Stogie Guys Free Newsletter

Subscribe today for a chance to win great cigar prizes:

Presented by:

Stogie Commentary: Fight Baltimore’s Elitist Cigar Ban

2 Jun 2008

Last week Baltimore city officials announced their intention to ban the sale of individual cigars. The ban exempts tobacconists and cigars that cost over two dollars each, so Rocky Patels, CAOs, Montecristos, and the like are exempt. No need to fear, right?

Wrong. The ban, which targets cheap machine-made smokes, may exempt the types of cigars we review here at (except on April Fools Day), but it still is an ominous power grab all cigar smokers should take note of.

Since all tobacco products are already illegal for anyone under the age of 18, the ban is simply an elitist attempt to target cheap cigars that are mostly smoked by young inner-city adults (who city officials seem to think are too stupid to be able to decide whether to smoke cigars). Or, as Jacob Grier observes, “In other words, upper class people can responsibly choose to smoke a cigar, but poor people need to have choices taken away from them.”

Like most prohibitions – last time I checked drugs were also illegal in Baltimore, but readily available – this ban is destined to fail. Enterprising individuals will be able to buy these cigars by the box and then illegally sell them on the street to anyone willing to buy them, including children. And any health benefits are likely to be undone when, instead of smoking cigars, people will turn to more addictive and unhealthy cigarettes.

For those of us who enjoy premium cigars, the worst part of the ban is the precedent that it would set. The City Health Commissioner ominously calls the ban “a small but important step forward.”

The bureaucrat’s quote begs the question: What exactly is this a small step forward towards? The answer can only be one thing: further bans on tobacco products.

Anti-tobacco activists know that a complete ban of cigars or cigarettes would face huge opposition. But a ban on products used primarily by most disenfranchised of citizens can slip through with little resistence. Consider what would happen if a major city, like Baltimore, announced its intention to ban all tobacco products. The news would be in headlines all around the country, and smokers would revolt and only support politicians who opposed the prohibition.

Instead, if the Baltimore ban becomes law, tobacco prohibitionists will have established that in the name of “public health” adults can have their choices limited. Who knows? Maybe next time all cigars or cigarettes will be on the chopping block.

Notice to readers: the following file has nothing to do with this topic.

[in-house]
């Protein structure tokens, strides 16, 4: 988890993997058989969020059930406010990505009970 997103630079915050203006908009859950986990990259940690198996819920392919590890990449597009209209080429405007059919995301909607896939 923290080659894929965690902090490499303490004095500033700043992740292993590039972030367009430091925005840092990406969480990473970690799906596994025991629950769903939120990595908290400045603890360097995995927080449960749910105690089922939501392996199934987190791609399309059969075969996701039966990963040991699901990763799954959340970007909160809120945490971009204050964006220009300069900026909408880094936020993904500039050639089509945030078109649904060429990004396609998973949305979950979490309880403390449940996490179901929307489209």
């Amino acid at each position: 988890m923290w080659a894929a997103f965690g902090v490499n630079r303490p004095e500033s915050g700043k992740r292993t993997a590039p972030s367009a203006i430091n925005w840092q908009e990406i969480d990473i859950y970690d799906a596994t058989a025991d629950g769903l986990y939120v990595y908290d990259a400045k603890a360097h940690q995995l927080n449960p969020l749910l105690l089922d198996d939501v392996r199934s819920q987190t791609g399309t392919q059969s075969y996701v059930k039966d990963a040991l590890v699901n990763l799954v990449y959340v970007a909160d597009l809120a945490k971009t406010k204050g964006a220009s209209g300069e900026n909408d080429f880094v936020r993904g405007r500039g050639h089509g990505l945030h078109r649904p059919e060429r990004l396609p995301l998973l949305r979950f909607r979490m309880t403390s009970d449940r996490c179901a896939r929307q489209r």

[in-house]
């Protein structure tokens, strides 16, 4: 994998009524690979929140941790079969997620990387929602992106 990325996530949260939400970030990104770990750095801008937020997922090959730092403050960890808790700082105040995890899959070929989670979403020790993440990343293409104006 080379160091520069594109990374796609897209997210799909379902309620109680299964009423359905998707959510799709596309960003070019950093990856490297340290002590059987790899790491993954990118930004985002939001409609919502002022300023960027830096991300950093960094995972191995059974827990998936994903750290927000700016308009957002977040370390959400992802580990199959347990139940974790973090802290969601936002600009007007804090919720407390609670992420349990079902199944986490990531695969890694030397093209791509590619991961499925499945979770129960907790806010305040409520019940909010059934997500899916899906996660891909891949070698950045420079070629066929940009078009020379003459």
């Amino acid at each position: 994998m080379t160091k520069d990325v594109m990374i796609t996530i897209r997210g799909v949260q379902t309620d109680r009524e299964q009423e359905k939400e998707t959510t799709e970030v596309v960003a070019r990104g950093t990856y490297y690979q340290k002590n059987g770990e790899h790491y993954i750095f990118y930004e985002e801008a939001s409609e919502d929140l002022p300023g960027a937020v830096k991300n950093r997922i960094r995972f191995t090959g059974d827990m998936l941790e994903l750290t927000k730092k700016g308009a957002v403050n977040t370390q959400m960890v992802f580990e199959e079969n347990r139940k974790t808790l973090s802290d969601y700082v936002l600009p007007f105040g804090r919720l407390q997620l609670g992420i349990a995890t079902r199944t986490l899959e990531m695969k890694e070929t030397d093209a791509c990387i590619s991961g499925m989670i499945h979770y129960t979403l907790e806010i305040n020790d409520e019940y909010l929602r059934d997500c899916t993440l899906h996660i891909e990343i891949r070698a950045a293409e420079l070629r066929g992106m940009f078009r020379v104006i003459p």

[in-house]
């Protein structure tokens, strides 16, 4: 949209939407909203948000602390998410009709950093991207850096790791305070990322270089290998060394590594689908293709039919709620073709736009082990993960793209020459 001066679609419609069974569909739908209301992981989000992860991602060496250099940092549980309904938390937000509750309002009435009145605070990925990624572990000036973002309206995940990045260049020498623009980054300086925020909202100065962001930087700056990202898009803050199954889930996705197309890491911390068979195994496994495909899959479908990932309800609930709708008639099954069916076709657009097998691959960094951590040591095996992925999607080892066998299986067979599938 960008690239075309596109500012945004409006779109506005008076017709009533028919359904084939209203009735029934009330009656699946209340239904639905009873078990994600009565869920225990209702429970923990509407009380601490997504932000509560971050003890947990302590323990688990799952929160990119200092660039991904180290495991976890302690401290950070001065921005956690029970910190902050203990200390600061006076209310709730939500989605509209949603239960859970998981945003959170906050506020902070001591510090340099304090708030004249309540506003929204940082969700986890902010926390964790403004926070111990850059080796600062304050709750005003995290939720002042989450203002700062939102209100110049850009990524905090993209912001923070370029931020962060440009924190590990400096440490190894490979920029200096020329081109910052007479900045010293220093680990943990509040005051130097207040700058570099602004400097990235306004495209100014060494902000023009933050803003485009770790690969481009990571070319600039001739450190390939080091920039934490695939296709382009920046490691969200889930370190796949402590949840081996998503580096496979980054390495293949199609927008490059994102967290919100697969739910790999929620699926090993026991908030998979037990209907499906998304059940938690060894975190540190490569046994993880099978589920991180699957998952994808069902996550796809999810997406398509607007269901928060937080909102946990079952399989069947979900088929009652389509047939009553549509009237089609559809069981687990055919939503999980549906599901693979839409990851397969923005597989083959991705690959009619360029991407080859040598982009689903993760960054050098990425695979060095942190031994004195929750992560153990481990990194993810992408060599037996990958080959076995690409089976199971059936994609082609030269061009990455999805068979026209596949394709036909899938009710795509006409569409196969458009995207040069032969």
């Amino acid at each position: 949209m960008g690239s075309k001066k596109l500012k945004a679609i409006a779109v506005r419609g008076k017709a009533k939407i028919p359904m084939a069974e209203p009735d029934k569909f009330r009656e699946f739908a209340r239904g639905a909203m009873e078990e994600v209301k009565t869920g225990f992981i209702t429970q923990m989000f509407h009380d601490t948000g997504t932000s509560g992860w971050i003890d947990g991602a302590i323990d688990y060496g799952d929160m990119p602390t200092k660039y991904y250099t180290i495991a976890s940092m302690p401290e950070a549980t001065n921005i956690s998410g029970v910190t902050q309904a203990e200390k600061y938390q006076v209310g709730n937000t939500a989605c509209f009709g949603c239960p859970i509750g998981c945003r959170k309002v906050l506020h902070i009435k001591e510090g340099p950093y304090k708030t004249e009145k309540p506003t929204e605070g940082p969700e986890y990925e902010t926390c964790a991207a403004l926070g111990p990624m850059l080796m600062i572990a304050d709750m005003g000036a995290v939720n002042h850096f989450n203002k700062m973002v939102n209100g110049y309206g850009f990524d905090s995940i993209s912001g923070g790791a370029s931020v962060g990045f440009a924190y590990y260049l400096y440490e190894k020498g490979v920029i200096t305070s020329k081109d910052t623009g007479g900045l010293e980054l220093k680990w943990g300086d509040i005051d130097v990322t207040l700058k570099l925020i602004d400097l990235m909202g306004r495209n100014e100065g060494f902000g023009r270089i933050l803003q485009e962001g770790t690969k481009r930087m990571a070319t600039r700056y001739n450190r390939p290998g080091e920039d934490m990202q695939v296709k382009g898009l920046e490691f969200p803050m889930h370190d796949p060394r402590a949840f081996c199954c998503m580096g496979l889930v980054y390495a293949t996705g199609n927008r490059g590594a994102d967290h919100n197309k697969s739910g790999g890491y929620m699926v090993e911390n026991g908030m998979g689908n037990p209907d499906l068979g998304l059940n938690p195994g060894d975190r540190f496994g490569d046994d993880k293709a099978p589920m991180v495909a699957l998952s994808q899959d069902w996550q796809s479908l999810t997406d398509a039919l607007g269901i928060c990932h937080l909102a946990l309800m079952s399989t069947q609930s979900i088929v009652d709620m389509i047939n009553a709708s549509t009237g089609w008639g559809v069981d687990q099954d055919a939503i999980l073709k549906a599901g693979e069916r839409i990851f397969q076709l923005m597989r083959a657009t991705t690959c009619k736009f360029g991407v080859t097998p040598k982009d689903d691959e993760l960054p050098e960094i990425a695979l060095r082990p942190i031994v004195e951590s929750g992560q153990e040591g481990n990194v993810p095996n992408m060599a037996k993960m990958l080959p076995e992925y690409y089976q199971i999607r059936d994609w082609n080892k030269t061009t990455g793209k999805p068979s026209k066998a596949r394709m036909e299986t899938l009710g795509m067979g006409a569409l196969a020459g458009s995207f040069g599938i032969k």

If cigar enthusiasts want to continue to be able to choose to smoke cigars, they need to oppose all attempts to ban tobacco products. Today they come for cheap machine-made cigars, tomorrow it may be our beloved Rocky Patels, CAOs and Montecristos.

Patrick S

photo credit: Stogie Guys

7 Responses to “Stogie Commentary: Fight Baltimore’s Elitist Cigar Ban”

  1. Lisa Monday, June 2, 2008 at 5:03 am #

    I'm disappointed that this is happening in my home state. It seems like just another piece of unnecessary legislation meant to discriminate a certain demographic. Laws are already in place to prevent sales of tobacco products to minors. Any problems with enforcement should be dealt with individually.

  2. George E. Monday, June 2, 2008 at 7:53 am #

    I seem to recall reading a while back in either the Sun or the Post about the huge market in single cigarette sales in Baltimore, despite the fact that it is illegal. If cheap cigars present such a dangerous lure to young people why would they not buy five packs and split them up? I guess the thought is that with the five packs they'll read the warning and have an epiphany: "My god, you mean these things are bad for you? I never knew that! Why has no one ever told me that? I'll have to quit at once!" It's also interesting to note that Maryland, a state where I once worked and where I lived happily for many years, has among the lowest taxes on spirits and beer in the U.S. The production and distribution of both were, and I imagine remain, wealthy and powerful institutions in the state.

  3. IM Monday, June 2, 2008 at 2:22 pm #

    I think what they are trying to do is to discourage the use of these cheap cigars to roll "blunts", a popular way to smoke marijuana in the inner city (and of course, elsewhere) in which the filler of a Dutch Master or Philly Blunt is used as a kind of rolling paper. Even for this purpose the ban is totally wrongheaded in that one can buy a processed sheet of tobacco (in delicious grape and strawberry flavors!) for just this purpose. All the ban would do would be to take away a consumer choice of a legal to use product.

  4. George E. Tuesday, June 3, 2008 at 1:18 pm #

    Yes, I think it's sort of like saying, "There's a problem with steroids. Lots of people who use steroids go to gyms. So, let's close all the gyms. That should take care of the problem."

  5. furious Wednesday, June 4, 2008 at 12:52 pm #

    Typical Baltimorons in action down at City Hall. Some things never change, hon.

Trackbacks and Pingbacks

  1. Ron Paul Blog - Tobacco and Alcohol Prohibition - Tuesday, June 3, 2008

    […] on I published a commentary on Baltimore’s proposed ban on selling individual cigars that cost less than two dollars […]

  2. No Small Cigars In Baltimore » Cigar Blog - Tuesday, June 3, 2008

    […] this move is opposed by cigar aficionados. For one, though the idea might work on paper, who is to say that teenagers won’t simply pool their money together and purchase a whole pack and …? If the purpose is to really curb teenage smoking, then stricter rules regarding selling cigars to […]